FAQs About Manufacturing Quality

  1. What are CHPA member companies doing today to ensure that their medicines measure up to the quality consumers expect?  
  2. What type of standards and guidances can be found in the FDA, U.S. Pharmacopeia (USP), and International Conference on Harmonization (ICH) guidance documents?
  3. What are some examples of Good Manufacturing Practices (GMPs)?
  4. Are manufacturers required to test the products for quality before they are packaged and shipped?
  5. What are the major steps CHPA member companies take to assure drug components from their suppliers are of high quality?
  6. What is FDA's regulatory role in ensuring quality?
  7. How does federal law apply to drugs sold in the United States but manufactured abroad?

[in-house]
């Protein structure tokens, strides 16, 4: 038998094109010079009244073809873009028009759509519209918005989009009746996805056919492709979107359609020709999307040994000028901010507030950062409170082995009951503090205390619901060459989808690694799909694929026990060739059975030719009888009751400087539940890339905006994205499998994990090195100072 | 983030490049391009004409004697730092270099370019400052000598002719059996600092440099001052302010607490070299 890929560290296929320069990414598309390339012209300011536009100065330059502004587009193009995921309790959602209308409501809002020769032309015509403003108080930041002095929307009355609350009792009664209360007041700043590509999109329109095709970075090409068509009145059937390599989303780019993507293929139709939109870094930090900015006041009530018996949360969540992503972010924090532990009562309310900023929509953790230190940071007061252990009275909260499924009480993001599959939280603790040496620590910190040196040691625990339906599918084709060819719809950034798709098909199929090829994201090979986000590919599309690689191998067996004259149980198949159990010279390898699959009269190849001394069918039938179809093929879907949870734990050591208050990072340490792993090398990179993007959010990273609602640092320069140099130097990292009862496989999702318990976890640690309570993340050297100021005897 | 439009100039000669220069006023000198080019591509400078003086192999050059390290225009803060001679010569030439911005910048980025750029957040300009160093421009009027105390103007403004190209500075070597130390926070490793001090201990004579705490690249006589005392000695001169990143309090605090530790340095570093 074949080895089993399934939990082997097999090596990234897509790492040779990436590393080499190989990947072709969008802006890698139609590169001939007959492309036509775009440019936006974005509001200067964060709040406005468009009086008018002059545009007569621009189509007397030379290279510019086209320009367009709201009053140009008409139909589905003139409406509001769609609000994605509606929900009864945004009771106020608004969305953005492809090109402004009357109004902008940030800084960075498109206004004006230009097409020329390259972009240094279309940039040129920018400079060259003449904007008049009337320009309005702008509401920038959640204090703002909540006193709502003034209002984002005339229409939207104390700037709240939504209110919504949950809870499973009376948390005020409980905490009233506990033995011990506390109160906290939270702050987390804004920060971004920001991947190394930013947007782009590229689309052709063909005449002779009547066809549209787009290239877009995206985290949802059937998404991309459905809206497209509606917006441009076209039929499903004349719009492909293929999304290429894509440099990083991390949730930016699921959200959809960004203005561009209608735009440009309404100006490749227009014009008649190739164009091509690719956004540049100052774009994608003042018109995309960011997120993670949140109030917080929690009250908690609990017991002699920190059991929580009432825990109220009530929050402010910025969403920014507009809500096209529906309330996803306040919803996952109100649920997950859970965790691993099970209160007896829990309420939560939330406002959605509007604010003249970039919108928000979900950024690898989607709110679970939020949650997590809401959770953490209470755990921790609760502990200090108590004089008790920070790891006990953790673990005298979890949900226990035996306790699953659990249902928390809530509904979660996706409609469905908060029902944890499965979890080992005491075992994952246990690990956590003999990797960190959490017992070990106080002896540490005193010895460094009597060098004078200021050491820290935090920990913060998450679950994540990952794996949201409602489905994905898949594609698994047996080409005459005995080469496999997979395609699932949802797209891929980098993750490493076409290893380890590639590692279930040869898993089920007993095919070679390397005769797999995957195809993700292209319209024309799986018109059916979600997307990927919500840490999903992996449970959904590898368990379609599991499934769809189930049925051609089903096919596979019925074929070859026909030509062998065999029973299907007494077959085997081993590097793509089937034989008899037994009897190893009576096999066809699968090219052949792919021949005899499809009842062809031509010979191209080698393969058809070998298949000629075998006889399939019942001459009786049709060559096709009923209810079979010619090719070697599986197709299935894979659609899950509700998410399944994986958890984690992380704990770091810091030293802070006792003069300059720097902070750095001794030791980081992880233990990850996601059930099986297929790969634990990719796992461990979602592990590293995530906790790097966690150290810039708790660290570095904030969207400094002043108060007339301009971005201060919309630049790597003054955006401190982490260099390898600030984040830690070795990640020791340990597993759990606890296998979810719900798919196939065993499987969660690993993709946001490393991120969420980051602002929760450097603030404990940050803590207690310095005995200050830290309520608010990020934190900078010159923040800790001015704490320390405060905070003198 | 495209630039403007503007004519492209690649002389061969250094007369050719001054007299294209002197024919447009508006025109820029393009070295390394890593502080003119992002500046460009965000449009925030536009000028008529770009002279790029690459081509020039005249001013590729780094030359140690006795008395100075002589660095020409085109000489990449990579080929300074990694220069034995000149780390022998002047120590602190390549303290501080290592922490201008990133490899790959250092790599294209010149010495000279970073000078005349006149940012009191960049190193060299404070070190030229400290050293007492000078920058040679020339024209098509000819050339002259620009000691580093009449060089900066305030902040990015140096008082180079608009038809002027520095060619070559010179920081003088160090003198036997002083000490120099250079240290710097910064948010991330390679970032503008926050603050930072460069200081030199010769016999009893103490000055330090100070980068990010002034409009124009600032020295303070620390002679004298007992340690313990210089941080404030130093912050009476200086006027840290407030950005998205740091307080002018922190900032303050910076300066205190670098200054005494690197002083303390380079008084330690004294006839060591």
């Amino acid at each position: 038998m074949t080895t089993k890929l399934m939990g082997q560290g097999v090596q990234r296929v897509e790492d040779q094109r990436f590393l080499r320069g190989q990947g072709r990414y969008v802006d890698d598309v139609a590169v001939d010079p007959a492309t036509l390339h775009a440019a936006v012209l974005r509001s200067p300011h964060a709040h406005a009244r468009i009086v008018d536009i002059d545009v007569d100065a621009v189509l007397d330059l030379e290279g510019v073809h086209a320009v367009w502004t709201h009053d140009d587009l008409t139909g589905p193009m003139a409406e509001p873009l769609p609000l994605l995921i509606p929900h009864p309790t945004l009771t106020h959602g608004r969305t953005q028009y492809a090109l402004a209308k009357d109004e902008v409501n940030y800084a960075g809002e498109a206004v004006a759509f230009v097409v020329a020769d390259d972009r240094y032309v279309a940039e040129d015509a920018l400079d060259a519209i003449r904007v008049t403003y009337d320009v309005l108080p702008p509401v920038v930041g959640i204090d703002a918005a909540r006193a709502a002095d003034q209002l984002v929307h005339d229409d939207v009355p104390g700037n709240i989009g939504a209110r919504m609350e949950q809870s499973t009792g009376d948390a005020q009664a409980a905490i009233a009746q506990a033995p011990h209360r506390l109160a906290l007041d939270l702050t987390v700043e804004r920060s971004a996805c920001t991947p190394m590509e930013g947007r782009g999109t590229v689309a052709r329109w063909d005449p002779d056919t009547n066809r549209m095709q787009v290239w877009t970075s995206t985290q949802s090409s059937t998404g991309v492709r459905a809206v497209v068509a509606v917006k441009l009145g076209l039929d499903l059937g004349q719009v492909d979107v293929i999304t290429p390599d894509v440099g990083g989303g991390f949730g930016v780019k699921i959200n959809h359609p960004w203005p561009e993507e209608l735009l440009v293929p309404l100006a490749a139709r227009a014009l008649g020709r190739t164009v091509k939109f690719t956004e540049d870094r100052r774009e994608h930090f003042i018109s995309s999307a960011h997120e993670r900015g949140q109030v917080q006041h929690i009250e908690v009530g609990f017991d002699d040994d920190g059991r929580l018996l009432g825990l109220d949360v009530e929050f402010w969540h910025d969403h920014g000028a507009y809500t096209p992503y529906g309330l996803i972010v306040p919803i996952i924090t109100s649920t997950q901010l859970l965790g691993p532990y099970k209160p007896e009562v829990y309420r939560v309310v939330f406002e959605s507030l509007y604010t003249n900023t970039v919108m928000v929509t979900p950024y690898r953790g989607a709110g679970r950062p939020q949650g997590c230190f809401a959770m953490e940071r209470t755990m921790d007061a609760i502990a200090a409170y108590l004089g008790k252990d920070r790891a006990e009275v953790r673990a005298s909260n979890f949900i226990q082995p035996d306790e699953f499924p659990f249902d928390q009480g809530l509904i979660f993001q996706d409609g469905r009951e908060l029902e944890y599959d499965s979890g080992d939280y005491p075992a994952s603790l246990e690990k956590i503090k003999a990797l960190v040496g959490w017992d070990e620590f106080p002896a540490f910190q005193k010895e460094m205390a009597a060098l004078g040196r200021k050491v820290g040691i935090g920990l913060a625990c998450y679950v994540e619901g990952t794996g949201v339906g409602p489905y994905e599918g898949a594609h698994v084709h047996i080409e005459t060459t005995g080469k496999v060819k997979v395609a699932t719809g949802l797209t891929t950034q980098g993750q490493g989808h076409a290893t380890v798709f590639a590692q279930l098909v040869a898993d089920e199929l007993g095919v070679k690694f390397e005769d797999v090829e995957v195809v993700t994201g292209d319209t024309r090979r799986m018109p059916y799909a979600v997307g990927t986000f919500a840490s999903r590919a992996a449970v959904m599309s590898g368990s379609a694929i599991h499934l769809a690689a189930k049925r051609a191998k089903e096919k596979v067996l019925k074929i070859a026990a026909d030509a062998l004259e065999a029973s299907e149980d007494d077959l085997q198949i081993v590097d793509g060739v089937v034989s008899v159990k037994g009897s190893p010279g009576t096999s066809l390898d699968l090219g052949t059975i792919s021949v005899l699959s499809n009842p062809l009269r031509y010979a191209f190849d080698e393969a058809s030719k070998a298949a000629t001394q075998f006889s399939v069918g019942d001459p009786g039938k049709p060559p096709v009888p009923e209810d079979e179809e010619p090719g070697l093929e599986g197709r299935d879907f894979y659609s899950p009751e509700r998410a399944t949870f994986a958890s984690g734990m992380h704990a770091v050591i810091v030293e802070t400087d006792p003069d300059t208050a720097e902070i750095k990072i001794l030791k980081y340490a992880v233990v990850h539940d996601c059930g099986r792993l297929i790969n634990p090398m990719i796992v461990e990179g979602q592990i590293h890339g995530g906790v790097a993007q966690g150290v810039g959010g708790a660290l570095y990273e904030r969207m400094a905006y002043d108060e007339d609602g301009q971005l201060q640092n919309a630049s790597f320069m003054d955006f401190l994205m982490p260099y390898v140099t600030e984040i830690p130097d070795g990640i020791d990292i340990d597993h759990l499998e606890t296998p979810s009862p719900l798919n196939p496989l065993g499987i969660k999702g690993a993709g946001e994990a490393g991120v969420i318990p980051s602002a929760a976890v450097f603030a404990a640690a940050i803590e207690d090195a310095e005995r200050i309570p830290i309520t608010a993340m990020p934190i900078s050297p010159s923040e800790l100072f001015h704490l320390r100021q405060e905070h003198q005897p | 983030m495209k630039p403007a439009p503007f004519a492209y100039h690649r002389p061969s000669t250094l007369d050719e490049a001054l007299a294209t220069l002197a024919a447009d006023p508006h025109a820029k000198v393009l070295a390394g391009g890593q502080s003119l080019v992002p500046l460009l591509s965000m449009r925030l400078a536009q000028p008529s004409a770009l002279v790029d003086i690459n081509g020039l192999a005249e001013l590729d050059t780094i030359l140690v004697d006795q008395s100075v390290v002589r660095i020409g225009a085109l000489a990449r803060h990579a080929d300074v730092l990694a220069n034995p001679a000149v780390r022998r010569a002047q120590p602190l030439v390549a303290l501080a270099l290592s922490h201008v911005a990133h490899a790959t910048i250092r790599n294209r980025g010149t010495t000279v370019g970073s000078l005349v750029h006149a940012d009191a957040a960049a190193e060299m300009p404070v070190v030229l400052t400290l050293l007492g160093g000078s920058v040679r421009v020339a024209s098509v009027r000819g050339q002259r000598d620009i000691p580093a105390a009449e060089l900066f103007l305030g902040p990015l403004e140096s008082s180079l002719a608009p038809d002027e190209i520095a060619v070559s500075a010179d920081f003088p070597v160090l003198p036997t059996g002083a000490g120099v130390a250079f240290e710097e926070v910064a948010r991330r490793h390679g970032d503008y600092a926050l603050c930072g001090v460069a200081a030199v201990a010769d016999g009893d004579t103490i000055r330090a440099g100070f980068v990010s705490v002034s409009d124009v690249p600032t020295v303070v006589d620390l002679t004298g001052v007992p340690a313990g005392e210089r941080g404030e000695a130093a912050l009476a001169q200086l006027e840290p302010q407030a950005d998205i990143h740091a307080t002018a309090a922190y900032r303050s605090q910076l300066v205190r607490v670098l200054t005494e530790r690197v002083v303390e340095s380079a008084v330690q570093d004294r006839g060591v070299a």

8. How does the process for ensuring quality relate to the efforts drug manufacturers take in preventing adulteration or counterfeiting of medicines?
  9. What measures are taken when it is found that quality of a particular product has been compromised?
  1. What are CHPA member companies doing today to ensure that their medicines measure up to the quality consumers expect?

CHPA member companies continuously monitor the quality and the manufacturing processes of their over-the-counter (OTC) medicines. Companies use science- and risk-based methods to assess the quality of each drug component and of the final product. The methods utilized are based on U.S.-accepted guidelines, guidances, or standards developed by the U.S. Food and Drug Administration (FDA) or by the U.S. Pharmacopeia (USP). In addition, many companies have adopted international quality guidelines developed by a corroborating body known as the International Conference on Harmonization.  Companies also develop internal standard operating procedures (SOPs) to streamline their internal processes to establish an enhanced level of quality.

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  1. What type of standards and guidances can be found in the FDA, U.S. Pharmacopeia (USP), and International Conference on Harmonization (ICH) guidance documents?